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A Supreme Court Vacancy

created Apr 04, 2017 12:58 PM

With the death of U.S. Supreme Court Justice Antonin Scalia in February 2016, the nation’s highest court is in need of a new member. Per the Constitution, this process calls for a nomination from the president, followed by a review and vote from the Senate. Justices are appointed for life, and on average, spend decades making decisions on matters of great concern to the country. The Supreme Court weighs in on such issues as immigration, health care, same-sex marriage, gun control, climate change, abortion, unions, among other contentious issues.

The Court now has eight justices, four conservative and four liberal, making the next appointment critical in creating a majority stance. Until a new justice is seated, cases may end in a tie vote. In these instances, the justices can either call for a re-argument of the case at a later date, or allow the ruling of the lower court that last heard the case to serve as the final decision. Supreme Court decisions are extremely influential because they create guidelines followed by all other courts in the nation, and set precedents for future Supreme Court decisions as well.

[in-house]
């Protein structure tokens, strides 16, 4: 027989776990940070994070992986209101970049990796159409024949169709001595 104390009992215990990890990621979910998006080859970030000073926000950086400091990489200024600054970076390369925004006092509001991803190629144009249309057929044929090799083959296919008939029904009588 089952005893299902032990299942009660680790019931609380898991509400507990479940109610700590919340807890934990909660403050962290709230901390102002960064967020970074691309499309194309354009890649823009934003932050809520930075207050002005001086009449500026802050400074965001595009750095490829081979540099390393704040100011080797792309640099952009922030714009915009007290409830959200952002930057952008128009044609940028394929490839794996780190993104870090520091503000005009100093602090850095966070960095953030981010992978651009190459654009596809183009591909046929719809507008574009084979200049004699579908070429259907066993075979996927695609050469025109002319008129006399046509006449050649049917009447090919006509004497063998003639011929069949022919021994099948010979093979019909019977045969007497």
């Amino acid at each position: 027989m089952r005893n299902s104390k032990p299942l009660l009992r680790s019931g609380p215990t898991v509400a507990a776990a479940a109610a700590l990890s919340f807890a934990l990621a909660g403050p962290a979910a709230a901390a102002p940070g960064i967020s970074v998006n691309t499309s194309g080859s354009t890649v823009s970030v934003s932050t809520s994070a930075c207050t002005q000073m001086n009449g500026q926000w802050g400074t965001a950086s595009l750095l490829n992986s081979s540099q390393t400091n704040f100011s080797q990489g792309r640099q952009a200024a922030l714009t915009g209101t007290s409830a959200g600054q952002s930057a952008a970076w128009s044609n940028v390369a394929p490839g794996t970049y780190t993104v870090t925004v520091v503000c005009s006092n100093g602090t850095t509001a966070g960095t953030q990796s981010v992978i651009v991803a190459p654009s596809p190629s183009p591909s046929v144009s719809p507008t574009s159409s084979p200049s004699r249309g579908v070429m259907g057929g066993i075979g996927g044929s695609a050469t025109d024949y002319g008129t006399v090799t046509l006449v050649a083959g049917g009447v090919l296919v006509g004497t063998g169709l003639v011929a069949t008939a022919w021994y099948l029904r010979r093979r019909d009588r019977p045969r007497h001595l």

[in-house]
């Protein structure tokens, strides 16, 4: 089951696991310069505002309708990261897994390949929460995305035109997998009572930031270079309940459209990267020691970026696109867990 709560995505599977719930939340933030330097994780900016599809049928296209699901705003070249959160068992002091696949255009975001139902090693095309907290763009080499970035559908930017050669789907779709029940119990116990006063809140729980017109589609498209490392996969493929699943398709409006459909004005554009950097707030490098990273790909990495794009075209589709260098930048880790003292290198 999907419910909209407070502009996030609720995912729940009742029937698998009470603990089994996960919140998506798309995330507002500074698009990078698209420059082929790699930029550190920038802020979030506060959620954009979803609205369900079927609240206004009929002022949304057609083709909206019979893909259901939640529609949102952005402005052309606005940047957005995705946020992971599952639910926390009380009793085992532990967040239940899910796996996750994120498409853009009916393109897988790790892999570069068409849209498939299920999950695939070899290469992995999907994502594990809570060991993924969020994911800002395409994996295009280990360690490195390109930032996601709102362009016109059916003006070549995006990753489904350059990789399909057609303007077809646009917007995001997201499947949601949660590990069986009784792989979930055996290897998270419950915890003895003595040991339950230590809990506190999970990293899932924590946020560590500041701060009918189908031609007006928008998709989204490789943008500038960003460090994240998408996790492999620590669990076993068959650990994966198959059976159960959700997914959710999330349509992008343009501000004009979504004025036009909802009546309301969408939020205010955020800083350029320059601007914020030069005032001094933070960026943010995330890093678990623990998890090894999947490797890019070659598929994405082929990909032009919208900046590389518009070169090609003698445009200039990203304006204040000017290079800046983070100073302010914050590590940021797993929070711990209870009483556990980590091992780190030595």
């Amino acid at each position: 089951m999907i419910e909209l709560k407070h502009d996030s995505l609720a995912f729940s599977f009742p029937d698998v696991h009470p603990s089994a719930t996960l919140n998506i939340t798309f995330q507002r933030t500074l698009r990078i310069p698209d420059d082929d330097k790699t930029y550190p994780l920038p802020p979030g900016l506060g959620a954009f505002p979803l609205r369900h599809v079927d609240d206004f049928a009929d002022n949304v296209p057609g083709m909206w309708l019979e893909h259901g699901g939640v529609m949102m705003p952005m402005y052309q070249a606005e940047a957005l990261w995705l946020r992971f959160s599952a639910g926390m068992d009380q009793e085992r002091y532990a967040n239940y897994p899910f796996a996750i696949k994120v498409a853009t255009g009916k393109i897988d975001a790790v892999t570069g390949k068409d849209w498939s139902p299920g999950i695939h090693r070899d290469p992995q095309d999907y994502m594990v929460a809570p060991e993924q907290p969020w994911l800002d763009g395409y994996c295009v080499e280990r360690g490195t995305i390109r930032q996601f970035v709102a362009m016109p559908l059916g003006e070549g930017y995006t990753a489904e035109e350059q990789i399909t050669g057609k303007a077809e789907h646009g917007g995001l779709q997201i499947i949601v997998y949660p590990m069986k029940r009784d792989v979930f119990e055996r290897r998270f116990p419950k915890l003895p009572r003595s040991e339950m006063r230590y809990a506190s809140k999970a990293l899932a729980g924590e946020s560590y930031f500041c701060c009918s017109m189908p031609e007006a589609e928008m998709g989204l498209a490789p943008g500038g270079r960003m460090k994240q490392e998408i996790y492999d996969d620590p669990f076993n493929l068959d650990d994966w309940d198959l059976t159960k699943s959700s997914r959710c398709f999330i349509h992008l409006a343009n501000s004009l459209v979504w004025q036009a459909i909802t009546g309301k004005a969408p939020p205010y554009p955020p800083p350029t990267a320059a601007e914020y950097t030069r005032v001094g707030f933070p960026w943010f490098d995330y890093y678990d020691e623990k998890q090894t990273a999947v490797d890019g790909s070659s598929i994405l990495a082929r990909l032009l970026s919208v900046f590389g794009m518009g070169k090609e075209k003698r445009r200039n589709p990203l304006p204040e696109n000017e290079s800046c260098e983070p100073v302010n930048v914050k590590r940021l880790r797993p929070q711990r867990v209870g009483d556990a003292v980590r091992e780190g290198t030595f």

Because of the stakes involved, the vacancy created by Scalia’s death has led to a contentious exchange in the U.S. Senate. In anticipation of the 2016 election, Republican senators refused to hold nomination hearings for President Obama’s Supreme Court nominee. This tactic led to a successful blocking of Obama’s nominee, leaving the new president the opportunity to name his own nominee. President Trump has nominated Neil Gorsuch, who appeared before the Senate for hearings in March 2017. The Senate is scheduled to vote on the nomination later this week.

See our entire issue on nominating a Supreme Court justice, including historic primary sources and classroom activities.

 
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